Nope. The party seeking fees pursuant to a rejected Rule 68 Offer of Judgment still has the burden of showing a proper offer was made, was served, and was not accepted.Read More
Yes. Thursday, LLC and Klhip, Inc. are both retailers that use Amazon to sell nail clippers online. Klhip filed a number of claims with Amazon about Thursday. In response, Amazon would take Thursday down and investigate. Each time, Klhip's allegations have been found baseless (and Thursday's Amazon presence has been...Read More
Taser International, Inc. sued Phazzer Electronics, Inc. for patent infringement. The discovery history appears tortured.Read More
The Supreme Court will consider the scope of the on-sale bar to obtaining a patent. This decision has the potential to remove a substantial barrier to business encountered by many new and small businesses that own intellectual property assets.Read More
Commodores Entertainment Corporation has sued Thomas McClary, a former Commodores band member, for various trademark claims. Read More
The Supreme Court recently decided the Disparagement Clause of the Lanham Act is unconstitutional, paving the way for parties to register trademarks that were previously prohibited as ‘disparaging.’ The ruling also ends the long-running battle over the Washington Redskins’ trademarks.Read More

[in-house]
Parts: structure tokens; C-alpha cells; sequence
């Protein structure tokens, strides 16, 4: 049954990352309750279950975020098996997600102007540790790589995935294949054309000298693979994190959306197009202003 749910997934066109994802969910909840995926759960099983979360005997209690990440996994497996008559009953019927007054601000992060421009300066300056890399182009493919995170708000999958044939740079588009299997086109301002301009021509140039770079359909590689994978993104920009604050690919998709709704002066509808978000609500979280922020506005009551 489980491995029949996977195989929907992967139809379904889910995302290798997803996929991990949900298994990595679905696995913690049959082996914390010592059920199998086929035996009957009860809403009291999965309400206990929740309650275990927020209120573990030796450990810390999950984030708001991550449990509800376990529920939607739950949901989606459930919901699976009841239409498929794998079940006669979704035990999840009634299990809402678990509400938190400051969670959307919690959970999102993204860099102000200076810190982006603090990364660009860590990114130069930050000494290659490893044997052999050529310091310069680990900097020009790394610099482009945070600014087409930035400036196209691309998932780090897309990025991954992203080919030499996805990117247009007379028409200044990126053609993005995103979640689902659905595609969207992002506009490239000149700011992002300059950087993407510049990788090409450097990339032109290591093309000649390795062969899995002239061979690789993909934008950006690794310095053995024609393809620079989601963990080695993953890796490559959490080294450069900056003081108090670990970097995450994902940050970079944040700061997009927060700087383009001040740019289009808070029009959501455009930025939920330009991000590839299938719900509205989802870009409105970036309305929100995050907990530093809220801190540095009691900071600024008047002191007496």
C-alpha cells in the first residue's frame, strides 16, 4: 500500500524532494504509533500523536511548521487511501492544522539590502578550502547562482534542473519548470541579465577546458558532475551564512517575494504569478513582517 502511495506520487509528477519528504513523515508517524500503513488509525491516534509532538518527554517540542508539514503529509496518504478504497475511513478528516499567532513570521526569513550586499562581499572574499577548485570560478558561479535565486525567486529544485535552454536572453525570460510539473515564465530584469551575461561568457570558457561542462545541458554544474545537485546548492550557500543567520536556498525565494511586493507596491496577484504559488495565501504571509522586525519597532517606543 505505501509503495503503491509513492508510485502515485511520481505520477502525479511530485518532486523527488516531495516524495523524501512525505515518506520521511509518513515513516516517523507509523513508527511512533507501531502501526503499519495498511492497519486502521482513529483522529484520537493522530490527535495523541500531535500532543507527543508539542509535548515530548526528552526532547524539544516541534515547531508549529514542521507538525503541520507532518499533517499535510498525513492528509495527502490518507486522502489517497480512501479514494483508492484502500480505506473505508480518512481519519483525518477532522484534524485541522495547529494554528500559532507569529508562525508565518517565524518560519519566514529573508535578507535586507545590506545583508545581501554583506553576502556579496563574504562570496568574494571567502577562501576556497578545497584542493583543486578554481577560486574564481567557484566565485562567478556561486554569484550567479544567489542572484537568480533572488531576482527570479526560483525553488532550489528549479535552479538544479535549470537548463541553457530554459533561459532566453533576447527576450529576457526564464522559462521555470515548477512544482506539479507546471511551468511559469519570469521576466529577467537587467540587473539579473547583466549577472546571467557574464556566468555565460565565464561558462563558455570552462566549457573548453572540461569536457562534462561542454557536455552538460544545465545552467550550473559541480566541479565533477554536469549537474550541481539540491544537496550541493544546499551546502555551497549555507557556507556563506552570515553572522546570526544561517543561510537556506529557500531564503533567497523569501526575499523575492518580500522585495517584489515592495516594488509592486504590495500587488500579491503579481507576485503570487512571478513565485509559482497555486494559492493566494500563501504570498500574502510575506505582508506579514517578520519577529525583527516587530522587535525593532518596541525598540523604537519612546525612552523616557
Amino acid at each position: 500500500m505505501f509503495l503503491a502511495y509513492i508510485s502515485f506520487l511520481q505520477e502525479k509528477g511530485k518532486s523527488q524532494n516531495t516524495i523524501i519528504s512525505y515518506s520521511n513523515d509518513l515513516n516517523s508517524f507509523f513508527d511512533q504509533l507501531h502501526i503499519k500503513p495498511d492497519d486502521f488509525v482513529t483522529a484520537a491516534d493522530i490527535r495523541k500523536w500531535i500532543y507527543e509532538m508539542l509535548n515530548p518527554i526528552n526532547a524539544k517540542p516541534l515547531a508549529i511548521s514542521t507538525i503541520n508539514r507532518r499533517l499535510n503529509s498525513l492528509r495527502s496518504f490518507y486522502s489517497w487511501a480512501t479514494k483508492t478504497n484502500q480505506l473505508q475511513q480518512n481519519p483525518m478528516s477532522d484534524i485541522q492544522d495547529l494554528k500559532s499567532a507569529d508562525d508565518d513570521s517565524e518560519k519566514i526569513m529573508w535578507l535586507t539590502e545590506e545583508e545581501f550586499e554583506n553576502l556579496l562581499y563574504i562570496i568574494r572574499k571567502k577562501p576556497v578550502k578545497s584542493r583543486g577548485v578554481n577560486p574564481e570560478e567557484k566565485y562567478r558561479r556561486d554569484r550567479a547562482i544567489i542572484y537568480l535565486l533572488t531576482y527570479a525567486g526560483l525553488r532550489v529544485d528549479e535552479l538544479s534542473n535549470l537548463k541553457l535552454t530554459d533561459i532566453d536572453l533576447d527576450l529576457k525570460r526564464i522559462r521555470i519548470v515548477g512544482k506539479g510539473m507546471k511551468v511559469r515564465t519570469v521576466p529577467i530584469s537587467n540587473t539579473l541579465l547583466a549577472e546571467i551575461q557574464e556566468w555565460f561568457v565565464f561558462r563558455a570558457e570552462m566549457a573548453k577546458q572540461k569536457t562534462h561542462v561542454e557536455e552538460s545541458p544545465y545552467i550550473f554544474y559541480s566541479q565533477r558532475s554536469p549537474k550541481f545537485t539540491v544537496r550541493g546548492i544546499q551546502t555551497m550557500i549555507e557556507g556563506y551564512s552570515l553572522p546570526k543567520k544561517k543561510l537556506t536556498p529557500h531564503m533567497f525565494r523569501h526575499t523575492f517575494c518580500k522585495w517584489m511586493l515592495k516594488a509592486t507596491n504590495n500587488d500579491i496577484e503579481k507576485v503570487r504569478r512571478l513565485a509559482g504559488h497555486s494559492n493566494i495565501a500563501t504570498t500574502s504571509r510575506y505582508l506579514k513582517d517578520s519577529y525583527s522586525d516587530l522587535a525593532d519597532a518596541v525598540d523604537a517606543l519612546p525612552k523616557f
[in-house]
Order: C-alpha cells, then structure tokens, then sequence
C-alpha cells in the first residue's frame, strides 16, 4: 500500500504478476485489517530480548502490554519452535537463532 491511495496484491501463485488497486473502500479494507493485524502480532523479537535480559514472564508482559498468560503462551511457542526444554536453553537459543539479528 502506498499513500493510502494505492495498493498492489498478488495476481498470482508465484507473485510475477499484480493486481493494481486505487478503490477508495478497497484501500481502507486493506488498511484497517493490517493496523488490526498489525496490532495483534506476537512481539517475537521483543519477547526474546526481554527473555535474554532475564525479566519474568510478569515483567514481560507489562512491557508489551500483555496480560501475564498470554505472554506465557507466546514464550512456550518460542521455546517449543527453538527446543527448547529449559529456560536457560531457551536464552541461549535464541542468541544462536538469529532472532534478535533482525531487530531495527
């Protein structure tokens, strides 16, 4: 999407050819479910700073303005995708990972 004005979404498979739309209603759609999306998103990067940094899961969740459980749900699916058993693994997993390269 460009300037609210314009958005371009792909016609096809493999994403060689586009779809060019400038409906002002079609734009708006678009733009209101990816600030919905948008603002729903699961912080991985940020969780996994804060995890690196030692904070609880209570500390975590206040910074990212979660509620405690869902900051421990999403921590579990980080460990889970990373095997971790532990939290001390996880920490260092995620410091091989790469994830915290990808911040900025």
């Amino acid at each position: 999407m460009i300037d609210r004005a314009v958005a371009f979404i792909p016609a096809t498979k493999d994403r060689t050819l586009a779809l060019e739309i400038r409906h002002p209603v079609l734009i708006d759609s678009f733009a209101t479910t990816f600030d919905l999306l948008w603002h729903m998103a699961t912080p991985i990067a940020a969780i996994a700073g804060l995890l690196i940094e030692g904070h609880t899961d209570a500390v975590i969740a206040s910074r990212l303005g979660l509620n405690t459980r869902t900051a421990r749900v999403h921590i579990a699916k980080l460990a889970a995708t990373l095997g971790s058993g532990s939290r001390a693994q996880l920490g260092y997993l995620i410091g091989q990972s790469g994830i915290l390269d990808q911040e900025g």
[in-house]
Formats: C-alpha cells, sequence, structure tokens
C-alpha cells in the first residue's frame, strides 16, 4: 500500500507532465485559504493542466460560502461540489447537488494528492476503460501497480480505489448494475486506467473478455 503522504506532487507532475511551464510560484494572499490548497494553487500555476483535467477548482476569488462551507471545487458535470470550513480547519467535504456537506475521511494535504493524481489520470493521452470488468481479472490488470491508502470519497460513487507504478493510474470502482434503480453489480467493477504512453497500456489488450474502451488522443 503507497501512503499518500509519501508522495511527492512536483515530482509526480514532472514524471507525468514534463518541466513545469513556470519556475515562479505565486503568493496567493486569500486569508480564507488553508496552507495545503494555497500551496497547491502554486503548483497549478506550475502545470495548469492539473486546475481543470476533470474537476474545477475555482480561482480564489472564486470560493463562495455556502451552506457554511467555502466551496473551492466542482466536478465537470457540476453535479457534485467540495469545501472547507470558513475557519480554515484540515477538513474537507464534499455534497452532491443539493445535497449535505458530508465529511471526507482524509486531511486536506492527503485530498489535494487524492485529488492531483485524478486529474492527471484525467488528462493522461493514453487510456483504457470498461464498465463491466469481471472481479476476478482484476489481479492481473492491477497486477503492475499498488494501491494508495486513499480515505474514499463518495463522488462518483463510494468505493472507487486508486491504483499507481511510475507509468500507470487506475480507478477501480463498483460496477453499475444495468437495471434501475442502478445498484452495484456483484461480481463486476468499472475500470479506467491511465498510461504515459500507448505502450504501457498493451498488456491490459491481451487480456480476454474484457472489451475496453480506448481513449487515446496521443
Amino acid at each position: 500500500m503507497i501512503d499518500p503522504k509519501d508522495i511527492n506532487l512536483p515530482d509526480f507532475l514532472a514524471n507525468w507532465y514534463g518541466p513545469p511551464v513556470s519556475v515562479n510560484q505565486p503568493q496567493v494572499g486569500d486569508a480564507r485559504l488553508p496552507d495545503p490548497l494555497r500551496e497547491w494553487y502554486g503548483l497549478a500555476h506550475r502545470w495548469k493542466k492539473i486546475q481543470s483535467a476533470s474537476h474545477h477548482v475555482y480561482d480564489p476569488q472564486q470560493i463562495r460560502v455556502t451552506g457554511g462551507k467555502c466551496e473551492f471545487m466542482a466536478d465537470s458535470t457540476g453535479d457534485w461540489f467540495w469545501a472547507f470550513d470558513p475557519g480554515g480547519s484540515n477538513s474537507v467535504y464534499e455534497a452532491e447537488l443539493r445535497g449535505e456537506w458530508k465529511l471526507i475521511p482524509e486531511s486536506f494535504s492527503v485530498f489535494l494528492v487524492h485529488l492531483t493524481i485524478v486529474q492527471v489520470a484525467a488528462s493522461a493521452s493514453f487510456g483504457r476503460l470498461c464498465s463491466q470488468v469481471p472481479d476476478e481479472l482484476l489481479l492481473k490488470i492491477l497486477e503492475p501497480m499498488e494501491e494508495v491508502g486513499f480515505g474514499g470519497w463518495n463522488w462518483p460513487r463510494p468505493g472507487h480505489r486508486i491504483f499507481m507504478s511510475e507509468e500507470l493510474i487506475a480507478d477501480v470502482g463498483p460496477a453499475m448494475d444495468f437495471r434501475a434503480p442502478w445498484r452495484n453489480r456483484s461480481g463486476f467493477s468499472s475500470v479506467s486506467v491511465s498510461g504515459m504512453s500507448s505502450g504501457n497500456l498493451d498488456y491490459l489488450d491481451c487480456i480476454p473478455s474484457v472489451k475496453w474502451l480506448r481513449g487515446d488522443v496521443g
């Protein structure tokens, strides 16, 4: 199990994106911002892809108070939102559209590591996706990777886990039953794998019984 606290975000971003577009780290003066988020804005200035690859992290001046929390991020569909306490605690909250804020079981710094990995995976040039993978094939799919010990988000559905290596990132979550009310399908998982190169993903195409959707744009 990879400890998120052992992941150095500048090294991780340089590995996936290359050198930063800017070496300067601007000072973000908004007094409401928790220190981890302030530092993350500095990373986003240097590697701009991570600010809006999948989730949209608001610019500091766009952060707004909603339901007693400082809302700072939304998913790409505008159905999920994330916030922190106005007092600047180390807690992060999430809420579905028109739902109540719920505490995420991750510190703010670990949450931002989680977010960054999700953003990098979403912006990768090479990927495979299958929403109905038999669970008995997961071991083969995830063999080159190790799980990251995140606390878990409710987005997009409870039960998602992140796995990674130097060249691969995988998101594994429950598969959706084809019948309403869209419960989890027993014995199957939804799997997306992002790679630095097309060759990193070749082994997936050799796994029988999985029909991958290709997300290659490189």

On remand from the Supreme Court, the Federal Circuit has declined to craft a test for calculating design patent damages when the patent-in-suit covers only a component of a larger product. Instead, it has been left to the Northern District of California to sort out the issue and hold a new trial, if necessary.Read More
The Supreme Court reversed Apple’s $399 million verdict against Samsung for infringing Apple’s design patents covering certain aspects of the iPhone. However, the Court’s decision arguably leaves critical questions unanswered.Read More
Yesterday, the Supreme Court heard oral argument in Star Athletica v. Varsity Brands, which turns on whether the stripes and chevrons found in Varsity Brands’ cheerleader uniforms are sufficiently “separable” from the overall uniform to be copyrightableRead More
The Supreme Court will hear oral argument in Star Athletica v. Varsity Brands on October 31 to determine whether the stripes and chevrons found in Varsity Brands’ cheerleader uniforms are sufficiently “separable” from the overall uniform to be copyrightable.Read More
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